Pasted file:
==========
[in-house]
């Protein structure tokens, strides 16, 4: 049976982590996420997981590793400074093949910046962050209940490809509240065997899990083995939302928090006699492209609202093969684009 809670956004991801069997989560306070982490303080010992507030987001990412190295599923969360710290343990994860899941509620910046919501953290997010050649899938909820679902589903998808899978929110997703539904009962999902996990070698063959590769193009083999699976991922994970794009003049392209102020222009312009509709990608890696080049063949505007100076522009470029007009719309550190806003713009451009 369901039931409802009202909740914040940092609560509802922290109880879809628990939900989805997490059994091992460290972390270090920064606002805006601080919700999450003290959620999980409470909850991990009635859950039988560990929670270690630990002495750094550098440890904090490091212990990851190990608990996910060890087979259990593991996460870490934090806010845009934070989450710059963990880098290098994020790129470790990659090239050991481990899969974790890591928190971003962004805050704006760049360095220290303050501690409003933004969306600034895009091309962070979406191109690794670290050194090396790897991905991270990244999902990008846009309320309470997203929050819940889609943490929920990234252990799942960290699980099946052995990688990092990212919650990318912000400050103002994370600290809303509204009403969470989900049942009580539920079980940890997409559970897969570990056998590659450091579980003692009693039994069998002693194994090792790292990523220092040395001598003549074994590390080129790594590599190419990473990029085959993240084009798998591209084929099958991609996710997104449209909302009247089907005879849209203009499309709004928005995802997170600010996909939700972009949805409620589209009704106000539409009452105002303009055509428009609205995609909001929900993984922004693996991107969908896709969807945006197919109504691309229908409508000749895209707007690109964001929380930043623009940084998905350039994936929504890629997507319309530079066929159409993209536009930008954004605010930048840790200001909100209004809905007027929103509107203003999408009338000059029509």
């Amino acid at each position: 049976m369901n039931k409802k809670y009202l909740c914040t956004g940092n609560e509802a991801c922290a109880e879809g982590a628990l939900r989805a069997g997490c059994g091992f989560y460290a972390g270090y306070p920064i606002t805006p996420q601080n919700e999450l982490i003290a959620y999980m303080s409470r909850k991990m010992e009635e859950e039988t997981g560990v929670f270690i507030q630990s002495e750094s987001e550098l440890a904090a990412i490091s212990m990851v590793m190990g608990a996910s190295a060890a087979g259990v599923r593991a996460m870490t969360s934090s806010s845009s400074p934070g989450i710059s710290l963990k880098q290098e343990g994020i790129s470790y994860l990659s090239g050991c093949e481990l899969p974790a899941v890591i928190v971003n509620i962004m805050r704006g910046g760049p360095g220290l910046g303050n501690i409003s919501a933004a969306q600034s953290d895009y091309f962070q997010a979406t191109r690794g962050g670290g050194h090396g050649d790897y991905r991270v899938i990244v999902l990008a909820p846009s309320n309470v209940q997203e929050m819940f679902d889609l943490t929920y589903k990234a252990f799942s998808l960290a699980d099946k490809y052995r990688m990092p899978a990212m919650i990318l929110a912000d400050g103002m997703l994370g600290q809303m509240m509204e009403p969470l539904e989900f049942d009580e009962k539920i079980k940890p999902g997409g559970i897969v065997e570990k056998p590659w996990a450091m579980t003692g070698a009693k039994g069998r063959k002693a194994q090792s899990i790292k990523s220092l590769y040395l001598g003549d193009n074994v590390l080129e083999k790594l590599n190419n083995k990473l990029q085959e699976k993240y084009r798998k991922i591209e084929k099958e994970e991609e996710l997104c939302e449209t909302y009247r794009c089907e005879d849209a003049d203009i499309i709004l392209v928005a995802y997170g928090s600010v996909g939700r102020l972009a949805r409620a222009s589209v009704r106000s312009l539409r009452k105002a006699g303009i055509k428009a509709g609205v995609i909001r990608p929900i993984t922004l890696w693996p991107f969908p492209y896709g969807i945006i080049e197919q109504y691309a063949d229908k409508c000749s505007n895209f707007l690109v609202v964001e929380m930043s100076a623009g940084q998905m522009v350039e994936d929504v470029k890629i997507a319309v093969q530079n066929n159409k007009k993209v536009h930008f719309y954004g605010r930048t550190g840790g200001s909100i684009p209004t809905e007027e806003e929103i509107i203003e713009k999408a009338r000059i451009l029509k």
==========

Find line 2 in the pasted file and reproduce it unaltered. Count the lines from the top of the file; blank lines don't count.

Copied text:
């Protein structure tokens, strides 16, 4: 049976982590996420997981590793400074093949910046962050209940490809509240065997899990083995939302928090006699492209609202093969684009 809670956004991801069997989560306070982490303080010992507030987001990412190295599923969360710290343990994860899941509620910046919501953290997010050649899938909820679902589903998808899978929110997703539904009962999902996990070698063959590769193009083999699976991922994970794009003049392209102020222009312009509709990608890696080049063949505007100076522009470029007009719309550190806003713009451009 369901039931409802009202909740914040940092609560509802922290109880879809628990939900989805997490059994091992460290972390270090920064606002805006601080919700999450003290959620999980409470909850991990009635859950039988560990929670270690630990002495750094550098440890904090490091212990990851190990608990996910060890087979259990593991996460870490934090806010845009934070989450710059963990880098290098994020790129470790990659090239050991481990899969974790890591928190971003962004805050704006760049360095220290303050501690409003933004969306600034895009091309962070979406191109690794670290050194090396790897991905991270990244999902990008846009309320309470997203929050819940889609943490929920990234252990799942960290699980099946052995990688990092990212919650990318912000400050103002994370600290809303509204009403969470989900049942009580539920079980940890997409559970897969570990056998590659450091579980003692009693039994069998002693194994090792790292990523220092040395001598003549074994590390080129790594590599190419990473990029085959993240084009798998591209084929099958991609996710997104449209909302009247089907005879849209203009499309709004928005995802997170600010996909939700972009949805409620589209009704106000539409009452105002303009055509428009609205995609909001929900993984922004693996991107969908896709969807945006197919109504691309229908409508000749895209707007690109964001929380930043623009940084998905350039994936929504890629997507319309530079066929159409993209536009930008954004605010930048840790200001909100209004809905007027929103509107203003999408009338000059029509």